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Health Check Kids: Accidental poisoning

Health Check Kids: Accidental poisoning. (WJAR)

Every 9 minutes, a child under the age of six has to be rushed to the hospital because of an accidental poisoning.

This, according to a new report by Safe Kids Worldwide which also reports that every hour, a child needs to be hospitalized.

"They all look pretty similar and I think they'd all look pretty delicious and enticing to a young child,” said Dr. Dina Burstein with the Injury Prevention Center at Rhode Island Hospital. She’s referring to gummy candies looking, and tasting so similar to gummy vitamins and melatonin (sleep aid) products. Or certain decongestant tablets looking like red hot candies.

Unless they're in a bottle, even an adult might not know the difference.

"First of all, the most common age group to suffer from accidental poisonings are kids under six years of age,” said Burstein.

"They're very curious at that age and how do little kids explore things? They put them in their mouths. (And it) could be harmful, could even potentially be fatal."

And it is potentially dangerous: Every 12 days, a child under the age of six dies from an accidental medicine-related poisoning.

And you know those child resistant pill bottles?

"I don't know if there's anything that's really considered 100 percent child proof. I think kids are pretty clever,” said Burstein.

"So I would assume nothing is child proof and given enough time, a child can get in to it so much better to keep it high out of reach, out of sight."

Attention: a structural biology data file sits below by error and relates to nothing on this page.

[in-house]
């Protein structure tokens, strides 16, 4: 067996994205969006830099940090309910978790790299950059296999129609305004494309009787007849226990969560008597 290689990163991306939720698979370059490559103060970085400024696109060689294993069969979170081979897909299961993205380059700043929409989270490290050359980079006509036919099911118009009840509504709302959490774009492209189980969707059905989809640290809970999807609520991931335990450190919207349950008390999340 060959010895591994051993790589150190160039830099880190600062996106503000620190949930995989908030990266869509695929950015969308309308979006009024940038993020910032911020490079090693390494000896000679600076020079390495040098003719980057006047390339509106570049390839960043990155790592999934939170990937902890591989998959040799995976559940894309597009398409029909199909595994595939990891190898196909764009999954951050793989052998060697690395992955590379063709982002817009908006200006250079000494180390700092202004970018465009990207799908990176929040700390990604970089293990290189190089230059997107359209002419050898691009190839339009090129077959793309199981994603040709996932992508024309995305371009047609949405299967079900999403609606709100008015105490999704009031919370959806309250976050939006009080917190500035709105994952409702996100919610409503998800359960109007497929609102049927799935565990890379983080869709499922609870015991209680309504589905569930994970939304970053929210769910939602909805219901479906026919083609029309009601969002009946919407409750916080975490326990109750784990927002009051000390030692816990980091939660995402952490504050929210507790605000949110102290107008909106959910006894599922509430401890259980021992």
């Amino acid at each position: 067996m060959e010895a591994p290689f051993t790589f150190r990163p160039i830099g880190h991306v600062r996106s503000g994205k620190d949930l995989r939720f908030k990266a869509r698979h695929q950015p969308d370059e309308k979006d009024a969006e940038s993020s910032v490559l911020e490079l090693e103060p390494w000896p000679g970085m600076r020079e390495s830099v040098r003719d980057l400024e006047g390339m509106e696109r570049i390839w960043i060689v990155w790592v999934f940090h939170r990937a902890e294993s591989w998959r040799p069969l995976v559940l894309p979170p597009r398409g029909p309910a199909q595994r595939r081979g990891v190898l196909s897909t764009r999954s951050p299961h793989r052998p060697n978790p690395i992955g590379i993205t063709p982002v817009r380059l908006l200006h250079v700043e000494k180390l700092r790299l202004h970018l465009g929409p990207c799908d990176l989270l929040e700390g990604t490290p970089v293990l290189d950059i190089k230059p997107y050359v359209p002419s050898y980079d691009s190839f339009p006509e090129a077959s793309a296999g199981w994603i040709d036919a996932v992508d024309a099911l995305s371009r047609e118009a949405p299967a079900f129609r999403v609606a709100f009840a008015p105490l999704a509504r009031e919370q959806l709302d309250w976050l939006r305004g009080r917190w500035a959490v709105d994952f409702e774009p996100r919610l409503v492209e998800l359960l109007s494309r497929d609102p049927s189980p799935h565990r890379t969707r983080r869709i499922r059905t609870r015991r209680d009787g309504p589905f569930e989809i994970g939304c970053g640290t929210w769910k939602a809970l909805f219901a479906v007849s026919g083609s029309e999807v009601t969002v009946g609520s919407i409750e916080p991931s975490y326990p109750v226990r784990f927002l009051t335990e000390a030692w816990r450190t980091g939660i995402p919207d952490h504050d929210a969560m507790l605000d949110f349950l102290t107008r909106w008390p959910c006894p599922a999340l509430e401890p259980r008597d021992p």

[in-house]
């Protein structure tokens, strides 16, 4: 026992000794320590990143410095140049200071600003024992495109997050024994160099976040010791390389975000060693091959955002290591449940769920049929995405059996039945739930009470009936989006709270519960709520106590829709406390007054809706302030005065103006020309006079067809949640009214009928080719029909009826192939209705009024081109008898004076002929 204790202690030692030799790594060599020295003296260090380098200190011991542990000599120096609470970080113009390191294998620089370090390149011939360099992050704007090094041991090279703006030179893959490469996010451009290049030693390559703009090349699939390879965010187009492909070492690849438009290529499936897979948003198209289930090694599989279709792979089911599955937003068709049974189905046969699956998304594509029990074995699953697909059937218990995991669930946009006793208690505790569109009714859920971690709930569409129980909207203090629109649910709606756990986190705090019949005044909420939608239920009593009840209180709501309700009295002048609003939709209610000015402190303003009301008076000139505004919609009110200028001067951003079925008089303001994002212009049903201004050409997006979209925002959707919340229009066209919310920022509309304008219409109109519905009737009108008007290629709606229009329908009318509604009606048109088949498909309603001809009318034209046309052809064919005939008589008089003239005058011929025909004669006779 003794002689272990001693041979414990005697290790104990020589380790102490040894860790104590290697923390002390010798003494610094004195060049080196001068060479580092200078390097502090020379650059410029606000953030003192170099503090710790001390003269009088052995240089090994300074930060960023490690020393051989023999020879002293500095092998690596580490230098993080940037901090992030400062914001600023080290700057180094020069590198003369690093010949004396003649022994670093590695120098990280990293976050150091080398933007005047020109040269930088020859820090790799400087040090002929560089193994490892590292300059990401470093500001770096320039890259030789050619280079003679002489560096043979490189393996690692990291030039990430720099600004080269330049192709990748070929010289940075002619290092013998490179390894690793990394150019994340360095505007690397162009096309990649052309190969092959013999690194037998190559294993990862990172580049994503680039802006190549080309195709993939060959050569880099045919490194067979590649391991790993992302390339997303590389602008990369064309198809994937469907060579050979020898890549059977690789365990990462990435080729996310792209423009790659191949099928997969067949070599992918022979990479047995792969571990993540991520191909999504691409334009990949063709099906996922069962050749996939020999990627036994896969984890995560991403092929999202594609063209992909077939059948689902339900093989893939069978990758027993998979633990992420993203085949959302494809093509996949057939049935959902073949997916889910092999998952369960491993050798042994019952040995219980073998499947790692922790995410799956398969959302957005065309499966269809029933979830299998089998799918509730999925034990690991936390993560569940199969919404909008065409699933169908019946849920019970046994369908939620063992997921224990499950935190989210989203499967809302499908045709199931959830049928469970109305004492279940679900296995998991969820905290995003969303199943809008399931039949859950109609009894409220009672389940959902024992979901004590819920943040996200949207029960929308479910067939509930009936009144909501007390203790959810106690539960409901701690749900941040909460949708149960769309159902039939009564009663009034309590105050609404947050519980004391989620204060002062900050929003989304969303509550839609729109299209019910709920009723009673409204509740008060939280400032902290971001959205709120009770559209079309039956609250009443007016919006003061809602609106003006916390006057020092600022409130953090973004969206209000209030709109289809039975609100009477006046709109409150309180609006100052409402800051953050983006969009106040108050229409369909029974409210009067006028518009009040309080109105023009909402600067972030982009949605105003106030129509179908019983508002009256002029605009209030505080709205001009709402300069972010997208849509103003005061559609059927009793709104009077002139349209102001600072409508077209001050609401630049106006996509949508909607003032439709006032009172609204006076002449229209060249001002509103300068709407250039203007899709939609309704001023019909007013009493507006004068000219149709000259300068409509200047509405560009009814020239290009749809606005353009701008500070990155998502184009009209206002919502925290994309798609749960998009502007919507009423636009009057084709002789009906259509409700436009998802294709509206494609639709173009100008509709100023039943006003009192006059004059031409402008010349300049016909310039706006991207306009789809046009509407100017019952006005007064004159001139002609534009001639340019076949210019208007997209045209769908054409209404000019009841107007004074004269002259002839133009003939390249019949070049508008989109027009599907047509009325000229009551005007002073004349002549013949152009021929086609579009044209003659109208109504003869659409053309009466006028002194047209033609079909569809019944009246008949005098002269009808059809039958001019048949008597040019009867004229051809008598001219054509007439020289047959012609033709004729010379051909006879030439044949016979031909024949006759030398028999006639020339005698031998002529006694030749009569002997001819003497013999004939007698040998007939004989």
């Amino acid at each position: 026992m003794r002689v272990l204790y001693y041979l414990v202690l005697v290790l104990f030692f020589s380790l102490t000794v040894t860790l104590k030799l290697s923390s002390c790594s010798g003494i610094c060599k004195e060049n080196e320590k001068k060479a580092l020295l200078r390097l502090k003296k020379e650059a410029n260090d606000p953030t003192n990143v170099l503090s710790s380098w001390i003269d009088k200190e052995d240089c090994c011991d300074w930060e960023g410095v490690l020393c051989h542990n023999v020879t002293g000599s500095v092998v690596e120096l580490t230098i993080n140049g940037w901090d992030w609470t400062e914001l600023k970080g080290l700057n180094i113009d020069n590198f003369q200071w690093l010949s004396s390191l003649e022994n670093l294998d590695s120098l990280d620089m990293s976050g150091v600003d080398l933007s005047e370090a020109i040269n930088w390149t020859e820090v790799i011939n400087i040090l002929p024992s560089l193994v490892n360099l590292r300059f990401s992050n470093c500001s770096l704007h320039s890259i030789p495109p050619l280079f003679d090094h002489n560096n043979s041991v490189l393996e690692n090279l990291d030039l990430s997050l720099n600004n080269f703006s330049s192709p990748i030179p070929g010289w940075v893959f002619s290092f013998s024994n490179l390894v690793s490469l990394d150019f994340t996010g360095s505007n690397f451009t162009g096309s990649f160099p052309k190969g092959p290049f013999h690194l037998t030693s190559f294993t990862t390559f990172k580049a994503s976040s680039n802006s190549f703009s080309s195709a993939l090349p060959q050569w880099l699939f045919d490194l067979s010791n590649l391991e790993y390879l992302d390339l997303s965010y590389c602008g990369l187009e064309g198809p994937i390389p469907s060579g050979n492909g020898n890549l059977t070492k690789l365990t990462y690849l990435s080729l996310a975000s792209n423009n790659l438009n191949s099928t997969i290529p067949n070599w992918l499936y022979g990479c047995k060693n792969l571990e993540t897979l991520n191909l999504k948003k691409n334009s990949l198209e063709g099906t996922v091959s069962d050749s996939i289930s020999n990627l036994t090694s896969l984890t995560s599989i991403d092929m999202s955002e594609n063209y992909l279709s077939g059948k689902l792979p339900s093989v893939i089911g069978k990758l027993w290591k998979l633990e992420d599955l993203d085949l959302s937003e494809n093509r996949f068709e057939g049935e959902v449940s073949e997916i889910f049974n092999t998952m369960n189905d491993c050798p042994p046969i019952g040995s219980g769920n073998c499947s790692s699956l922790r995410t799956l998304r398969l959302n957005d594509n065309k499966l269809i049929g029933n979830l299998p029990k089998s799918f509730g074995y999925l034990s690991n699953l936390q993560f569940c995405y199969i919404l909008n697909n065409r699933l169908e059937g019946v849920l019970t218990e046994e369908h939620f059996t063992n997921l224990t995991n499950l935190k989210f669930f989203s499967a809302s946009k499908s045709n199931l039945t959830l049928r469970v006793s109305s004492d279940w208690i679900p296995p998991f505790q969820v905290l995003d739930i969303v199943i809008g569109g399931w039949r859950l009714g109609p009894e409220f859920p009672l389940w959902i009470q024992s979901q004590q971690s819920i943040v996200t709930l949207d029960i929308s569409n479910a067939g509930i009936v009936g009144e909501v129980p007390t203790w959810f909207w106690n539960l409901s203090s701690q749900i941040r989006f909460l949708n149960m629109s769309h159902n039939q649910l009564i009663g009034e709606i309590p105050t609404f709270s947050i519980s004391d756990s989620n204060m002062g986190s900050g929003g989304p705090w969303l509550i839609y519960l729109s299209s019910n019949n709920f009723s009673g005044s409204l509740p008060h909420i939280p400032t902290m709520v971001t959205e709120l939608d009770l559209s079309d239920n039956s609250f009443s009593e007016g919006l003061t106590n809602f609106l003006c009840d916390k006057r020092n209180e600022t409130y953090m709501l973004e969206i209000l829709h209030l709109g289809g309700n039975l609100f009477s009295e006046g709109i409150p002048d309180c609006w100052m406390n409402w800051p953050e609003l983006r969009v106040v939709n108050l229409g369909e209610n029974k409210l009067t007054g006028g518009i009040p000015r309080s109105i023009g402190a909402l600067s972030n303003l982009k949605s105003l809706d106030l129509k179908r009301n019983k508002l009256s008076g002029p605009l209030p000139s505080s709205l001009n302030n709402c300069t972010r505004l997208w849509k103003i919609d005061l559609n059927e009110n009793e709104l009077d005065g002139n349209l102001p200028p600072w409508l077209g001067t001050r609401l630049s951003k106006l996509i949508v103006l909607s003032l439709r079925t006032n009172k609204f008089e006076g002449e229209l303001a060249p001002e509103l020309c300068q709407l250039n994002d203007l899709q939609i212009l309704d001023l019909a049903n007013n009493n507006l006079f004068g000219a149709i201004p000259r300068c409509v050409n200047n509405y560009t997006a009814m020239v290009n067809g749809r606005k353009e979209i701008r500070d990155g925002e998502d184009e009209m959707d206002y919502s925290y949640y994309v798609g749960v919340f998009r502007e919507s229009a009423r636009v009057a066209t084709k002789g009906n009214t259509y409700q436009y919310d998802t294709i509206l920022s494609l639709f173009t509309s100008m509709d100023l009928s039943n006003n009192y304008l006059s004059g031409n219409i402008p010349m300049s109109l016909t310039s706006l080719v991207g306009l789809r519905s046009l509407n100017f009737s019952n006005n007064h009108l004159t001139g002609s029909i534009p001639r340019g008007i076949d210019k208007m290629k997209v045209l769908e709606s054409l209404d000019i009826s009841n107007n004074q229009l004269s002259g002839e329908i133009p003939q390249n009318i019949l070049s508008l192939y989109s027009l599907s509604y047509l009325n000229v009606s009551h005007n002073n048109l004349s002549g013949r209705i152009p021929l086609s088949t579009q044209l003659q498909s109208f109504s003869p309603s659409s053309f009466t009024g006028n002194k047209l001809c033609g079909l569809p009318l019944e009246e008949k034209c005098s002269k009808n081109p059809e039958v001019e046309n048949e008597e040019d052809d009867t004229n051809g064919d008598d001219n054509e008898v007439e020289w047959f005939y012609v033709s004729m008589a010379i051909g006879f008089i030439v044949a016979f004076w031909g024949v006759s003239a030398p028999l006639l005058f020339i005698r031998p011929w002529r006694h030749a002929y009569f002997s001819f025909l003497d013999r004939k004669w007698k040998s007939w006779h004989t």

And keep medications and potential household products in their original containers.

"Sometimes parents have put household cleaners in soda bottles, empty soda bottles, empty milk jugs, things like that for whatever reason and a child finds it and thinks it's soda.

One other thing. And this is to avoid an accidental overdose. Follow directions when giving your child medications recommended by a pharmacist or prescribed by a doctor. Only use the measuring cup or spoon that comes with it.

And keep track of how often you're giving a medication to your child so you're giving it at the right intervals. Of course, if you SUSPECT an accidental poisoning, you can call the poison control hotline in Massachusetts and Rhode Island. That number: 1800-222-1222.


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